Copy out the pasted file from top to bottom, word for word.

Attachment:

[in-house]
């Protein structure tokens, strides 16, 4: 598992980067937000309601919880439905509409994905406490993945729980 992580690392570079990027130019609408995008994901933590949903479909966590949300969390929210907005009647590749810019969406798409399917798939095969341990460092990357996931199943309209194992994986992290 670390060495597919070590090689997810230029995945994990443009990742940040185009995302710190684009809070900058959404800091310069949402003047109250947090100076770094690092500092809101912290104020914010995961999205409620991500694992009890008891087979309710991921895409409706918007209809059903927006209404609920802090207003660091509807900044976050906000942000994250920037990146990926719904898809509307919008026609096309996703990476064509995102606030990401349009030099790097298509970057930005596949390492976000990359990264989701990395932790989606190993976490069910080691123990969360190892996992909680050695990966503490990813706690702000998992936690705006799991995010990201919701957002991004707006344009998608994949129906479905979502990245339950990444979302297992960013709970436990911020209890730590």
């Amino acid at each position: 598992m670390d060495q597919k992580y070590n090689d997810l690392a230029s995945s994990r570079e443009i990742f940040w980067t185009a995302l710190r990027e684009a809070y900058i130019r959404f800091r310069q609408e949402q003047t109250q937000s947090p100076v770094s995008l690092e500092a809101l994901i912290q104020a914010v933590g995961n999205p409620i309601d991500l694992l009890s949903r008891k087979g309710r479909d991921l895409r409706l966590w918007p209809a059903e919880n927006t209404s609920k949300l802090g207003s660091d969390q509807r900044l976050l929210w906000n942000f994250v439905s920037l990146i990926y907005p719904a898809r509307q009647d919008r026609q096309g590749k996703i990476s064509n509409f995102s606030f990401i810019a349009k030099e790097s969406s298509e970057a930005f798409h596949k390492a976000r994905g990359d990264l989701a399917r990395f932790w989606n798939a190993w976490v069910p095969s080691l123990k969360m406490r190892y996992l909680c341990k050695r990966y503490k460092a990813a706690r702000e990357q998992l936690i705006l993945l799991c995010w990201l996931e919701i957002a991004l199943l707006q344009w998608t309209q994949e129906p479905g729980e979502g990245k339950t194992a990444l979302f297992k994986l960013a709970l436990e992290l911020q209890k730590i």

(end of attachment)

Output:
[in-house]
């Protein structure tokens, strides 16, 4: 598992980067937000309601919880439905509409994905406490993945729980 992580690392570079990027130019609408995008994901933590949903479909966590949300969390929210907005009647590749810019969406798409399917798939095969341990460092990357996931199943309209194992994986992290 670390060495597919070590090689997810230029995945994990443009990742940040185009995302710190684009809070900058959404800091310069949402003047109250947090100076770094690092500092809101912290104020914010995961999205409620991500694992009890008891087979309710991921895409409706918007209809059903927006209404609920802090207003660091509807900044976050906000942000994250920037990146990926719904898809509307919008026609096309996703990476064509995102606030990401349009030099790097298509970057930005596949390492976000990359990264989701990395932790989606190993976490069910080691123990969360190892996992909680050695990966503490990813706690702000998992936690705006799991995010990201919701957002991004707006344009998608994949129906479905979502990245339950990444979302297992960013709970436990911020209890730590």
């Amino acid at each position: 598992m670390d060495q597919k992580y070590n090689d997810l690392a230029s995945s994990r570079e443009i990742f940040w980067t185009a995302l710190r990027e684009a809070y900058i130019r959404f800091r310069q609408e949402q003047t109250q937000s947090p100076v770094s995008l690092e500092a809101l994901i912290q104020a914010v933590g995961n999205p409620i309601d991500l694992l009890s949903r008891k087979g309710r479909d991921l895409r409706l966590w918007p209809a059903e919880n927006t209404s609920k949300l802090g207003s660091d969390q509807r900044l976050l929210w906000n942000f994250v439905s920037l990146i990926y907005p719904a898809r509307q009647d919008r026609q096309g590749k996703i990476s064509n509409f995102s606030f990401i810019a349009k030099e790097s969406s298509e970057a930005f798409h596949k390492a976000r994905g990359d990264l989701a399917r990395f932790w989606n798939a190993w976490v069910p095969s080691l123990k969360m406490r190892y996992l909680c341990k050695r990966y503490k460092a990813a706690r702000e990357q998992l936690i705006l993945l799991c995010w990201l996931e919701i957002a991004l199943l707006q344009w998608t309209q994949e129906p479905g729980e979502g990245k339950t194992a990444l979302f297992k994986l960013a709970l436990e992290l911020q209890k730590i």